Friday, 23 August 2013

Review - Gameboard of the Gods by Richelle Mead

Gameboard of the Gods (Age of X, #1)

Gameboard of the Gods by Richelle Mead
Series: Age of X #1
Published by Dutton Adult on June 4 2013
Genres: Dystopian, Urban Fantasy
Pages: 448
Rating: 3/5 stars
In a futuristic world nearly destroyed by religious extremists, Justin March lives in exile after failing in his job as an investigator of religious groups and supernatural claims. But Justin is given a second chance when Mae Koskinen comes to bring him back to the Republic of United North America (RUNA). Raised in an aristocratic caste, Mae is now a member of the military’s most elite and terrifying tier, a soldier with enhanced reflexes and skills. 
When Justin and Mae are assigned to work together to solve a string of ritualistic murders, they soon realize that their discoveries have exposed them to terrible danger. As their investigation races forward, unknown enemies and powers greater than they can imagine are gathering in the shadows, ready to reclaim the world in which humans are merely game pieces on their board.

I went into Gameboard of the Gods completely blind. All I knew about the book was that it was the first in a new series by one of my favourite authors, Richelle Mead, and that it wasn’t a YA title.

I wasn’t thrilled by the first 45-50%. It was, to be honest, rather boring. I didn’t feel any emotional ties to the characters, with the exception of Tessa. I was particularly unimpressed with Justin. He was a shallow, self-involved tool. I’m writing this review a week and a half after reading the book and I actually forgot his name. Apparently that is precisely how much I liked reading about Justin. I found the mystery surrounding Justin with regards to the ravens in his head was… uninspired. I didn’t really care that much about what happened to him. I did think that the ravens, Horatio especially, were much-needed to Justin’s psyche. I was elated when Horatio called Justin out on being an asshole (on multiple occasions!), because he was saying exactly what I was thinking.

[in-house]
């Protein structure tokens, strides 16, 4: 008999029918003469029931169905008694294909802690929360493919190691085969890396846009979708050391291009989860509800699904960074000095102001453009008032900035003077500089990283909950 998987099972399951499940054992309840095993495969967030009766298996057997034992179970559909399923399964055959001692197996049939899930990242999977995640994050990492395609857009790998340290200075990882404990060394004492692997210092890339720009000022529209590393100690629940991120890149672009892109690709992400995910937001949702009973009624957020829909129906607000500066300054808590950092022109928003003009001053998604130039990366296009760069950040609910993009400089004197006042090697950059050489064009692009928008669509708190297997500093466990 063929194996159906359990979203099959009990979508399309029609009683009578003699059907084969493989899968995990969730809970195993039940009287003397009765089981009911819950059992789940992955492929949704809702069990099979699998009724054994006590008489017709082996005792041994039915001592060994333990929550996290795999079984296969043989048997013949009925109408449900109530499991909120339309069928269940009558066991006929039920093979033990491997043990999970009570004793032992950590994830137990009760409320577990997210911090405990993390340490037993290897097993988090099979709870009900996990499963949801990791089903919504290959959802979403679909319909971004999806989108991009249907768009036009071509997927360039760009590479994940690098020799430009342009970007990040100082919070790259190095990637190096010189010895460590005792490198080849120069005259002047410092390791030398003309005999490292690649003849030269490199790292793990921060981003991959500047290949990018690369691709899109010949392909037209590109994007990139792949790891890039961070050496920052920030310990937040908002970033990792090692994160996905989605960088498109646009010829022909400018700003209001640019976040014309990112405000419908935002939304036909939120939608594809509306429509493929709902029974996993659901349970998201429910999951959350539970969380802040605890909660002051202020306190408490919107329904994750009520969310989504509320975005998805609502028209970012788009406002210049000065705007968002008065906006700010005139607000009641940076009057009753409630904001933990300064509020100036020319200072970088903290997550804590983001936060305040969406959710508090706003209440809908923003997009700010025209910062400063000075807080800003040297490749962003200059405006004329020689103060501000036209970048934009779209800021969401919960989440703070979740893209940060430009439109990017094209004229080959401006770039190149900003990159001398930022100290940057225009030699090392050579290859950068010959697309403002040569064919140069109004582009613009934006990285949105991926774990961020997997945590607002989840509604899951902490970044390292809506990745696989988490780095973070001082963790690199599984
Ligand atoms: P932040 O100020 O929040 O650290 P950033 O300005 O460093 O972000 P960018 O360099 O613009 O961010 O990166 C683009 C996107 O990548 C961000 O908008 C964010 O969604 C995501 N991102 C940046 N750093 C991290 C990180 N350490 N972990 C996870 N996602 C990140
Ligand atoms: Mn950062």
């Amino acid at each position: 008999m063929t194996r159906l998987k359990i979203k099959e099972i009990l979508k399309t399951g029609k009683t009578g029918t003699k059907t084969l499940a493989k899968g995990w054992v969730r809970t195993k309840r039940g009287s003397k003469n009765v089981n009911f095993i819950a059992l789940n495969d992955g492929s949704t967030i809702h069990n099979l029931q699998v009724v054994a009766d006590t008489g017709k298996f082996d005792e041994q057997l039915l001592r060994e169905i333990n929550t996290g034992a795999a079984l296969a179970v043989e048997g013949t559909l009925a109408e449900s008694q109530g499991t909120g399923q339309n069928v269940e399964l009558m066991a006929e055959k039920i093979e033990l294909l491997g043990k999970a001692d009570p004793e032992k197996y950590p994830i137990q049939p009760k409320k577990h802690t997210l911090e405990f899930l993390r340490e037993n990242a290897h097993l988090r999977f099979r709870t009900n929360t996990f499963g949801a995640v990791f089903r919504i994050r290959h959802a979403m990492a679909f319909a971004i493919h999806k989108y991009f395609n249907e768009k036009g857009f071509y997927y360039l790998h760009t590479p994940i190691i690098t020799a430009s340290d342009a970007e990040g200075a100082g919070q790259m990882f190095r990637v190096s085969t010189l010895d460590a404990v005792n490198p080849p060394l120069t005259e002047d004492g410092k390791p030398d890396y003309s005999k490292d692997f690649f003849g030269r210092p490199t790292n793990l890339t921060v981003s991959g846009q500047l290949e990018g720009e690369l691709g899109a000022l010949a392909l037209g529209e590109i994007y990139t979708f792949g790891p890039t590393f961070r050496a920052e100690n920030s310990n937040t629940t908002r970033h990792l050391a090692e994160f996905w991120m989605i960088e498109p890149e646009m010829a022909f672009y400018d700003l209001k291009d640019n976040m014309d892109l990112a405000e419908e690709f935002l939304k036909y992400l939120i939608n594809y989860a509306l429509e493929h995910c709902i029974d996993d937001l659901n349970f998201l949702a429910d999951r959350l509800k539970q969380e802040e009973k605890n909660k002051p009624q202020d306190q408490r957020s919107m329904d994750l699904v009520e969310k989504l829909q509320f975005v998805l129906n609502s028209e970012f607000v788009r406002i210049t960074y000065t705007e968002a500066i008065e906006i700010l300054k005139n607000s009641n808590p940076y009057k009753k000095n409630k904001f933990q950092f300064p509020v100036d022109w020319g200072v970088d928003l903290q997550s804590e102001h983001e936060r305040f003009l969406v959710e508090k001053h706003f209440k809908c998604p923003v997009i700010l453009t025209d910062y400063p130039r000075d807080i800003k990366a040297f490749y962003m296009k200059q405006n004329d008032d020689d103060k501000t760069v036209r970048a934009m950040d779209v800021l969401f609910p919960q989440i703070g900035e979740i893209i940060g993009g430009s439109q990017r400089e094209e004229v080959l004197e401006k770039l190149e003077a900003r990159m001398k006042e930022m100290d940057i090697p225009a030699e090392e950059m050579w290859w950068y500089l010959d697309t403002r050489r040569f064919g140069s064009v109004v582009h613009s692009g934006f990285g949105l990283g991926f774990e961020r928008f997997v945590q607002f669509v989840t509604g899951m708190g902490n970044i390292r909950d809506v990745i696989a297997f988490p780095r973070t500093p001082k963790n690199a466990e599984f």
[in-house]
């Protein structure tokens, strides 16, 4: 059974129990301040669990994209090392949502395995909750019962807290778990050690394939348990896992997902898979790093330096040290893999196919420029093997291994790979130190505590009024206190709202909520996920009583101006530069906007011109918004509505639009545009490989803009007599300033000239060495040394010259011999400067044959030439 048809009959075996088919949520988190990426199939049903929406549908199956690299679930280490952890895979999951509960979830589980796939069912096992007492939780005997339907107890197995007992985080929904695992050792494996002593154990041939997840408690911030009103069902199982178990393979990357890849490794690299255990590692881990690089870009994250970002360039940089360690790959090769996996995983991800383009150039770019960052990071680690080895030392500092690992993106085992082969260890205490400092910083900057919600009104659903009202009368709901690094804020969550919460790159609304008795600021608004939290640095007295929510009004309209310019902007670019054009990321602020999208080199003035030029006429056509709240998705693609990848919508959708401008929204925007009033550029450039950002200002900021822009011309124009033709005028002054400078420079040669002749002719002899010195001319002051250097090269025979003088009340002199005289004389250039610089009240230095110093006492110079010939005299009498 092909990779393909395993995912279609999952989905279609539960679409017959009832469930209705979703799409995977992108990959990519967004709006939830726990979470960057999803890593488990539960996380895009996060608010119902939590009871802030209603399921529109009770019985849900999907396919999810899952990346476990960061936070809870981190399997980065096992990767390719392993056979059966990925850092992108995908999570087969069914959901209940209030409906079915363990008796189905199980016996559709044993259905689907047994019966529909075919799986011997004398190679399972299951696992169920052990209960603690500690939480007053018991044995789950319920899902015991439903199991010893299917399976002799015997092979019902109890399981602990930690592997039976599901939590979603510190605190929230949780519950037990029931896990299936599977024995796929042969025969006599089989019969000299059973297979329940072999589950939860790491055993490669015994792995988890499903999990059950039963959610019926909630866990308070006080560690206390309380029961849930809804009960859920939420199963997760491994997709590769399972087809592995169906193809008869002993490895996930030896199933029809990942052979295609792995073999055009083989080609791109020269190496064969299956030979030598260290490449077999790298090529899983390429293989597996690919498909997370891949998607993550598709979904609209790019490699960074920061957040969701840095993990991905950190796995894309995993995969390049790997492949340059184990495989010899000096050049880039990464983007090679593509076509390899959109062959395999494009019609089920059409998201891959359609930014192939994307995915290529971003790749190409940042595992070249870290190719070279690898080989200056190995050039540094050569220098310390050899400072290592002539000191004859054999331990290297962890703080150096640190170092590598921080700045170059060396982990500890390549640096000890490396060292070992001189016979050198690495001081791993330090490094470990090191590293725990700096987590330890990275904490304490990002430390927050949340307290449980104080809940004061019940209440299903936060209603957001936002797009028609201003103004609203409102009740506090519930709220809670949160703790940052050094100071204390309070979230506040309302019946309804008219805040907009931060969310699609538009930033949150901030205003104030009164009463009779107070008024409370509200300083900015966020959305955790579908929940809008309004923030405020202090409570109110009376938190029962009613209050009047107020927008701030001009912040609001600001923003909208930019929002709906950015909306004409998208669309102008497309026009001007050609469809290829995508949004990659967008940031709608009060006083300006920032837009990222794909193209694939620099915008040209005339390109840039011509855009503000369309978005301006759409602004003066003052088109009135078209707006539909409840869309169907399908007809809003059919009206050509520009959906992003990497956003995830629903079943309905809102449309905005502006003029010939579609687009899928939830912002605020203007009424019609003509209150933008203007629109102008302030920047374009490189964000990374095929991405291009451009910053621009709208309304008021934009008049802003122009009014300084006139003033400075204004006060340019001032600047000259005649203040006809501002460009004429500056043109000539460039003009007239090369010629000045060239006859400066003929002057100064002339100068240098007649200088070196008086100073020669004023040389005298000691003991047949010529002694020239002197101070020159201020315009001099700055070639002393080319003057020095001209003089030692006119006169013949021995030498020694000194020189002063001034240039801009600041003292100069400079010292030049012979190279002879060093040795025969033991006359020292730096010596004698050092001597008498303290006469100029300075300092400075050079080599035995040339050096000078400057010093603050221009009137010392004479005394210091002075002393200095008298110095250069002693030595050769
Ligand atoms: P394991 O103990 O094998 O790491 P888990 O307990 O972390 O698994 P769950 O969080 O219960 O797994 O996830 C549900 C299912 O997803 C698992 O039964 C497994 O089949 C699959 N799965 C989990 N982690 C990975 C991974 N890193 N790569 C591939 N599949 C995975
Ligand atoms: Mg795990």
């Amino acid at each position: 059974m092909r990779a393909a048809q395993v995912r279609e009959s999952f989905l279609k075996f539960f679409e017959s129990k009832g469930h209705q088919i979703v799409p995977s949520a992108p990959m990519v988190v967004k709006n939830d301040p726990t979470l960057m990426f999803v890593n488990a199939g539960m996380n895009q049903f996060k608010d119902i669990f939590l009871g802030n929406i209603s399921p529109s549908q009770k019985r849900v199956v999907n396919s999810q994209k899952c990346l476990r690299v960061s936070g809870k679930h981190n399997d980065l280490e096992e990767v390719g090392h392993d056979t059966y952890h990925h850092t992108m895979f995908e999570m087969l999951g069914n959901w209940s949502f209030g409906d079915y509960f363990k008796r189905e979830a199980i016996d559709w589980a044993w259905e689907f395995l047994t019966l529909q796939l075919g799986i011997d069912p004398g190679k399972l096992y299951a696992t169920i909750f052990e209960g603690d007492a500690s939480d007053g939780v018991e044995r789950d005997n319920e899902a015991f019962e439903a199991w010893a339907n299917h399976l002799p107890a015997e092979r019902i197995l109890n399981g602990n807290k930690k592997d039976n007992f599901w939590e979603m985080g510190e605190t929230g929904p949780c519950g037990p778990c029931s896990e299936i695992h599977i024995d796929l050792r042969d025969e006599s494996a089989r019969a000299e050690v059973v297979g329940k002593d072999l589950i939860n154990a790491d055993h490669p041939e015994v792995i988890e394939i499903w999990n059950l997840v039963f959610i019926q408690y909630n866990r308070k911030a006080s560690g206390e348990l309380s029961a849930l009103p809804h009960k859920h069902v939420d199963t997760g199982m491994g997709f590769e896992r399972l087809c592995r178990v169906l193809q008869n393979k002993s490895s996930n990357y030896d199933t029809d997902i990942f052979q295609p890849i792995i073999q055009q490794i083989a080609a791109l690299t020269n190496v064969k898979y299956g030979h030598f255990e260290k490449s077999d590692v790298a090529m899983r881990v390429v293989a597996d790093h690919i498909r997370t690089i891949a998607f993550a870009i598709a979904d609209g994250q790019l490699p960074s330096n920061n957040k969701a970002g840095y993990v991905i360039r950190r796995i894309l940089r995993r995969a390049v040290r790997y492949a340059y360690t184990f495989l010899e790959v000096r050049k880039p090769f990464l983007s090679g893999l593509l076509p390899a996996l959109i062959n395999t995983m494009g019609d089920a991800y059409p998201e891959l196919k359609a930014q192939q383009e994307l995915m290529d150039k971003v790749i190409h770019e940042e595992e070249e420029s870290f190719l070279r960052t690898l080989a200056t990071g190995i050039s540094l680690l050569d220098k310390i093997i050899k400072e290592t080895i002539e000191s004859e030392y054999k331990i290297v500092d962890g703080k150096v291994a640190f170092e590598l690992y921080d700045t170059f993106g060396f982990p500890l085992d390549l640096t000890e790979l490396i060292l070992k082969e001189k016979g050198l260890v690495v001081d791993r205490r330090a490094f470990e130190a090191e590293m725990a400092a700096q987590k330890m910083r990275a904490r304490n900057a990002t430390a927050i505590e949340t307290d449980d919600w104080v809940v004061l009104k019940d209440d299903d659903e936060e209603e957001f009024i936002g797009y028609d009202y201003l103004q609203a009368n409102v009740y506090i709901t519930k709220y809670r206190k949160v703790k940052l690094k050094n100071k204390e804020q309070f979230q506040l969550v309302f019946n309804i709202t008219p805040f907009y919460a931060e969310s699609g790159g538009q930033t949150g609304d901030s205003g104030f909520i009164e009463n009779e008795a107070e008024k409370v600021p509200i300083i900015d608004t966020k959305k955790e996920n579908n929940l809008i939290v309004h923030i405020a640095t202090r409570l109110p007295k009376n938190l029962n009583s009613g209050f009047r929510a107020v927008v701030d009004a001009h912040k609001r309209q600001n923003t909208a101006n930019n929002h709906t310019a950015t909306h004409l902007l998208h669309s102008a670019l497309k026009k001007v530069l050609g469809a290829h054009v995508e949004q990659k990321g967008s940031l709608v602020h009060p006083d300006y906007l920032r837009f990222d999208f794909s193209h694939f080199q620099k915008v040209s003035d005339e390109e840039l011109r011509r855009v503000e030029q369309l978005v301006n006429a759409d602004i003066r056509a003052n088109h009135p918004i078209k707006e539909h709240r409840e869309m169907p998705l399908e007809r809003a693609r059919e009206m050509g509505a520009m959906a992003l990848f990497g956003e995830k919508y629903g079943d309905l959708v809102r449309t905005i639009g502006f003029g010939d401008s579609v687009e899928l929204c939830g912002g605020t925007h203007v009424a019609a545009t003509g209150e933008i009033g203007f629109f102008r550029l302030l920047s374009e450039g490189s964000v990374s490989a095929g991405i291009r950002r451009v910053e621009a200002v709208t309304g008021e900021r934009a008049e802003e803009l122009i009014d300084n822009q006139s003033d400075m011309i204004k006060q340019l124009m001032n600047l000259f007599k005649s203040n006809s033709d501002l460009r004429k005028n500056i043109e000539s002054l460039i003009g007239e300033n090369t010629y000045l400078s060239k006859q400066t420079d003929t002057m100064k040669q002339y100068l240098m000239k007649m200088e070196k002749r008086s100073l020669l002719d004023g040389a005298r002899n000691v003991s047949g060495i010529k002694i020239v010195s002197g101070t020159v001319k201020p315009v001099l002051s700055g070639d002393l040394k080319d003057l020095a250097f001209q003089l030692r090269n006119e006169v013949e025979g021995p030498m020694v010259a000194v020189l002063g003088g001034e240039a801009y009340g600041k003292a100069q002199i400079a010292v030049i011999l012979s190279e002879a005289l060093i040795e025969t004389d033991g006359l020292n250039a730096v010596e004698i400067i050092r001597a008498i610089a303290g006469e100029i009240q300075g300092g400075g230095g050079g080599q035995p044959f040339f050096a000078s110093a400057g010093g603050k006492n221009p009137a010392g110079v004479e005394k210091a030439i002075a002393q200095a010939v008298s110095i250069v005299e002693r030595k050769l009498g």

Mae was kind of bland to me. I found she didn’t really make much of an impression on me either way. In my notes I have written “emotionally stunted robot woman”, so clearly I wasn’t a big fan of Mae while reading, but she doesn’t enrage me like Justin does.

My biggest issue with Gameboard of the Gods is that it needed more character depth. I think that this is partly due to the use of third-person point of view, but I found the characters to be quite stereotypical.
The only character I really enjoyed reading about was Tessa, which is probably due to her being from the ‘provinces’. She read like more of a real person, and I loved reading about her immersion into this new and unfamiliar culture that was quite abrasive towards her.

Richelle Mead’s writing, while different tonally from all of her other books, is a pleasure to read. This book is written in a very cool, unemotional style that I believe was meant to cohere with the impersonal culture of the RUNA. It wasn’t my favourite Mead book by a long shot, but it was clear that the author was branching out and loving every minute of it. At only one point did the writing have any emotional draw to me – when Mead described the cultural isolation of Tessa’s first day of school in Vancouver. That scene was truly perfect, from the way that Melissa and the teachers spoke to Tessa like she was hard of hearing, made her repeat herself because they couldn’t decipher her accent, and generally acted as though she had never set foot in civilization before. Mead captured the feeling of other-ness as she described the “attitude and demeanor that screamed to the world that she hadn’t been born and raised in this glittering, frenetic society”.

The plot of Gameboard of the Gods really didn’t do much for me. Contrary to most of the complaints I’ve read about it, I think I would have been more satisfied if it had been focused more on politics and government workings and less on religious activities. It read more like a series of random scenes compiled in a semi-logical order than a finished product with a beginning, middle, and end. Well, it had a very distinct beginning, it was as it moved into the middle that everything became muddled.

As a final note, I really wish Porfirio had been a nicer dude, because he has the most badass name ever.

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